13 2031 $ 15,218.90 $ 24,694.07 $ 9,664.67 $ 351,693.67
14 2032 $ 15,523.28 $ 25,187.95 $ 9,877.63 $ 392,178.36
15 2033 $ 15,833.75 $ 25,711.37 $ 10,075.18 $ 434,810.78
16 2034 $ 16,150.42 $ 26,225.60 $ 10,284.55 $ 479,695.58
17 2035 $ 16,473.43 $ 26,757.98 $ 10,490.24 $ 526,925.62
18 2036 $ 16,802.90 $ 27,293.14 $ 10,703.19 $ 576,608.98
19 2037 $ 17,138.95 $ 27,842.15 $ 10,917.26 $ 628,851.80
20 2038 $ 17,481.73 $ 28,398.99 $ 11,136.86 $ 683,769.20
21 2039 $ 17,831.37 $ 28,968.23 $ 11,359.60 $ 741,478.58
22 2040 $ 18,188.00 $ 29,547.59 $ 11,587.29 $ 802,104.02
23 2041 $ 18,551.76 $ 30,139.05 $ 11,819.04 $ 865,773.80
24 2042 $ 18,922.79 $ 30,741.83 $ 12,055.62 $ 932,622.30
25 2043 $ 19,301.25 $ 31,356.87 $ 12,296.73 $ 1,002,789.09

Starting at 50, Millionaire at 65

Assumptions:

  • 50 years old
  • 15 years left until retirement
  • 4 % return (after inflation)
  • 40% marginal tax rate
  • Increase savings/year with inflation (assume 2%)
  • All RRSP contributions reinvested

Results:

There is less time until retirement for a 50 year old which results in less compounding over time.  Never the less, strong earnings combined with high savings can still result in a wealthy retirement.  Based on the assumptions above, for a 50-year-old who wants to have a million dollar RRSP by age 65 would need to save $28,000 per year ($2,333/month), increasing with inflation annually.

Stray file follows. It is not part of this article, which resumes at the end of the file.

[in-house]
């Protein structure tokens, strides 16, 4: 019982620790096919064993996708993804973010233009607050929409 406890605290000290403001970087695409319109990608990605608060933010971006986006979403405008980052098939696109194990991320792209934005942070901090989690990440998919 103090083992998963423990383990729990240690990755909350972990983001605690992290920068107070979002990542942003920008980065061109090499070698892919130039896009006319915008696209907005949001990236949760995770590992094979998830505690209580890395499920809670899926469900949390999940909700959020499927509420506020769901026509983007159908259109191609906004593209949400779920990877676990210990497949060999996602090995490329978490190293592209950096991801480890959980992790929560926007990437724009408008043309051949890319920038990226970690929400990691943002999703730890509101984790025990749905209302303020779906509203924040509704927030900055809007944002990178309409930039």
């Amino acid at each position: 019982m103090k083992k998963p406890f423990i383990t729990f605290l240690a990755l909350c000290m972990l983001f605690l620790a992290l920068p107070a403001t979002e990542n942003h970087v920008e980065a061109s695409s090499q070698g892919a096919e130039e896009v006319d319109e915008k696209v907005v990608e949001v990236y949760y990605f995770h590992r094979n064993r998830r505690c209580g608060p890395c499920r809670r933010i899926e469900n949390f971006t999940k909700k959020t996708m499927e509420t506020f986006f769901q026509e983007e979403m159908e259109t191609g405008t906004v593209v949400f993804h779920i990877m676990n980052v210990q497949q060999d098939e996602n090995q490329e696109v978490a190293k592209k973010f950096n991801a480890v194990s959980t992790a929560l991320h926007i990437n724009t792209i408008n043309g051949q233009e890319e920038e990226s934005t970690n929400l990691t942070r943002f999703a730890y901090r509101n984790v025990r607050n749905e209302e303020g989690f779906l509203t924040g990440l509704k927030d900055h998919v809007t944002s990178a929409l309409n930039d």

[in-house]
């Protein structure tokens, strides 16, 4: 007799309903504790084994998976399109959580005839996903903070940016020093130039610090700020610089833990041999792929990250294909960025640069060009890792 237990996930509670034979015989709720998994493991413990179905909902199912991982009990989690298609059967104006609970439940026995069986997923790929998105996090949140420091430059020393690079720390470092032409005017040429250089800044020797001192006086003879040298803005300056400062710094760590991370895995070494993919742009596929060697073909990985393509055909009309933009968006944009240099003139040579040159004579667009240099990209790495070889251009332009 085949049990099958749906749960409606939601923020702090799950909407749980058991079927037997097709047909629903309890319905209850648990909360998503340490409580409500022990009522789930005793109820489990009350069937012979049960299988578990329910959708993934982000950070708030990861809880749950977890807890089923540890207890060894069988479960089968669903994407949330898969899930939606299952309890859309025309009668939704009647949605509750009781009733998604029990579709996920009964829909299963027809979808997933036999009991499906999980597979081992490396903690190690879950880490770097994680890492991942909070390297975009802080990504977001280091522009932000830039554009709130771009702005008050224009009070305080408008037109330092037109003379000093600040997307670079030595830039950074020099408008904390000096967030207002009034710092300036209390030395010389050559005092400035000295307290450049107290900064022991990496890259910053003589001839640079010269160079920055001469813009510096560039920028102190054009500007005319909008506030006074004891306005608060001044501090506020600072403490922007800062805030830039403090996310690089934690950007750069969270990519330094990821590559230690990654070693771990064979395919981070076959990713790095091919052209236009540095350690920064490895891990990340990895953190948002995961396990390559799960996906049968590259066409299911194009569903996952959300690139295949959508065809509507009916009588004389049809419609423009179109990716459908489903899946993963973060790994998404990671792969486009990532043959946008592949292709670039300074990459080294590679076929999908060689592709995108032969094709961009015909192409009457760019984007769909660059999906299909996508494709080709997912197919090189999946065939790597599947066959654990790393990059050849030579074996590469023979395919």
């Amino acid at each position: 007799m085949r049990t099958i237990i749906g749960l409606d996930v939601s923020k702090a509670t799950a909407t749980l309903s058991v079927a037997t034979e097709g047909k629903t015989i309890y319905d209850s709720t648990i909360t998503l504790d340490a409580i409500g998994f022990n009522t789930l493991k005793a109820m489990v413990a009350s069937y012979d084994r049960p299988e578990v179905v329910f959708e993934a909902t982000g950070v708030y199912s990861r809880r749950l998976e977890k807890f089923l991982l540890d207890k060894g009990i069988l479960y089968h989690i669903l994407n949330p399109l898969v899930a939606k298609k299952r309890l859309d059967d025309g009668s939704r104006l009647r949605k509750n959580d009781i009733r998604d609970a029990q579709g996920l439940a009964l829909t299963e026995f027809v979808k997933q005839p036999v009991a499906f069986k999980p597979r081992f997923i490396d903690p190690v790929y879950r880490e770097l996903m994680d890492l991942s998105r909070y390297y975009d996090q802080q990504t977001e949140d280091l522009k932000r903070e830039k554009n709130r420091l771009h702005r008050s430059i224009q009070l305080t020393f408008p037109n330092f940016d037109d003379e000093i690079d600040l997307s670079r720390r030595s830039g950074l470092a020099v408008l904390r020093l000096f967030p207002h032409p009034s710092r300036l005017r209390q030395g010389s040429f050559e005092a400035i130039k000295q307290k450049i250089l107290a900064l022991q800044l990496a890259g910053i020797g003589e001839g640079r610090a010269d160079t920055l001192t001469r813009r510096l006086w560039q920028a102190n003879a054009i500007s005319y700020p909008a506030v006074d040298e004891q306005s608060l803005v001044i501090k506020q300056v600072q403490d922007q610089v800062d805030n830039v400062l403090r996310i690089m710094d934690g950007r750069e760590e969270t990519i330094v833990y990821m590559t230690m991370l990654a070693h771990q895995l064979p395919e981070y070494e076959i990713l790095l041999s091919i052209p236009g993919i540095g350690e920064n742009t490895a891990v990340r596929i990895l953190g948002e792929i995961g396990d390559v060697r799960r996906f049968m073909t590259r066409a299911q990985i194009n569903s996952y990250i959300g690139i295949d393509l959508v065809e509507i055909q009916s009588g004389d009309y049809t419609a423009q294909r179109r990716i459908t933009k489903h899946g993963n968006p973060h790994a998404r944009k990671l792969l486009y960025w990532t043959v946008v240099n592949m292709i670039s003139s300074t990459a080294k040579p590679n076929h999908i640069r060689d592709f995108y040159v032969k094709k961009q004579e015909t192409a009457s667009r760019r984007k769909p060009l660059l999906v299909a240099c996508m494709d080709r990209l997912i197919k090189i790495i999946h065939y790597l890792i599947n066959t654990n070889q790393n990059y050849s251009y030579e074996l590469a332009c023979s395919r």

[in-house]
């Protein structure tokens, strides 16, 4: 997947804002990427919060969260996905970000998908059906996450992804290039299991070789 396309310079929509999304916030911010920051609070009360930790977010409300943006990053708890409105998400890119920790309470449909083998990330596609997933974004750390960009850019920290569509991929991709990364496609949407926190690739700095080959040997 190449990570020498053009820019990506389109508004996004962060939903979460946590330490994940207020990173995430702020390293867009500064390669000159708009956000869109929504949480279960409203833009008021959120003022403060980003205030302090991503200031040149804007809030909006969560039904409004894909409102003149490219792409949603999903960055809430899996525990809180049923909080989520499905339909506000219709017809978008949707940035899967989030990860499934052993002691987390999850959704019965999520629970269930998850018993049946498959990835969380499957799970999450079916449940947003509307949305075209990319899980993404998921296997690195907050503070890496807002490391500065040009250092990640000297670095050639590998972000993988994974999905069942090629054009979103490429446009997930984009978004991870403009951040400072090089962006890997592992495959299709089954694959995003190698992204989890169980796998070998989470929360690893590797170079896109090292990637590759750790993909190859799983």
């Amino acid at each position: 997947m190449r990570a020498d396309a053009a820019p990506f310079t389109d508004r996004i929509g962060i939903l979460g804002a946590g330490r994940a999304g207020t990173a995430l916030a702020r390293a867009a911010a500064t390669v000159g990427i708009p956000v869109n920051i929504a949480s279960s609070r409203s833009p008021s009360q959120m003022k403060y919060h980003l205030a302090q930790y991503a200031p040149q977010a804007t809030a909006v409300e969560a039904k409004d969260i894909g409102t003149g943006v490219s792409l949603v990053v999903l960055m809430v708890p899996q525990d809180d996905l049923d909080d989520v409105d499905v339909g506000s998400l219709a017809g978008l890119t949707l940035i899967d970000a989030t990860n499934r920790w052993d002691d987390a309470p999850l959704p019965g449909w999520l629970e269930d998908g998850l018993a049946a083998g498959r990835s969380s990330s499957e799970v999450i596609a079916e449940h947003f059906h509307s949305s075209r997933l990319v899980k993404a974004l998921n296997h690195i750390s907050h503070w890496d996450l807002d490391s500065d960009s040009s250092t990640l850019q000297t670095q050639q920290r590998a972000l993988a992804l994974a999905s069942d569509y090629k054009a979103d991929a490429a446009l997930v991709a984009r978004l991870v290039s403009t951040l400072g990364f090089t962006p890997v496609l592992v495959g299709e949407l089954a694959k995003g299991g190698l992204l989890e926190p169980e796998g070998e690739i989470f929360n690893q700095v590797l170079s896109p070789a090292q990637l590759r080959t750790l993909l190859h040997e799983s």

You may notice that $28k is above the RRSP contribution limits but can be mitigated in a couple of ways.  Chances are if you are starting your RRSP at 50, you have a ton of unused contribution space.  If that gets used up, and you have a spouse, consider the $28,000/year a team effort split between two RRSP accounts.  

  Year Cash Contribution Tax Contribution Refund Balance
1 2019 $ 28,000.00 $ 28,000.00 $ – $ 29,120.00
2 2020 $ 28,560.00 $ 28,560.00 $ 11,200.00 $ 71,635.20
3 2021 $ 29,131.20 $ 40,331.20 $ 11,424.00 $ 116,678.02
4 2022 $ 29,713.82 $ 41,137.82 $ 16,132.48 $ 169,025.29
5 2023 $ 30,308.10 $ 46,440.58 $ 16,455.13 $ 224,420.06
6 2024 $ 30,914.26 $ 47,369.39 $ 18,576.23 $ 284,866.98
7 2025 $ 31,532.55 $ 50,108.78 $ 18,947.76 $ 348,761.18
8 2026 $ 32,163.20 $ 51,110.96 $ 20,043.51 $ 417,006.60
9 2027 $ 32,806.46 $ 52,849.97 $ 20,444.38 $ 489,067.75
10 2028 $ 33,462.59 $ 53,906.97 $ 21,139.99 $ 565,417.14
11 2029 $ 34,131.84 $ 55,271.83 $ 21,562.79 $ 645,956.25
12 2030 $ 34,814.48 $ 56,377.27 $ 22,108.73 $ 730,994.64
13 2031 $ 35,510.77 $ 57,619.50 $ 22,550.91 $ 820,618.57
14 2032 $ 36,220.99 $ 58,771.89 $ 23,047.80 $ 915,082.85
15 2033 $ 36,945.41 $ 59,993.21 $ 23,508.76 $ 1,014,558.49

Summary

Becoming an RRSP millionaire is not out of reach for higher income people with aspirations of a comfortable retirement. 

  • Starting at 30, with conservative assumptions, saving $585/month (increasing with inflation annually) and reinvesting the RRSP tax refund will result in a $1M portfolio in 35 years.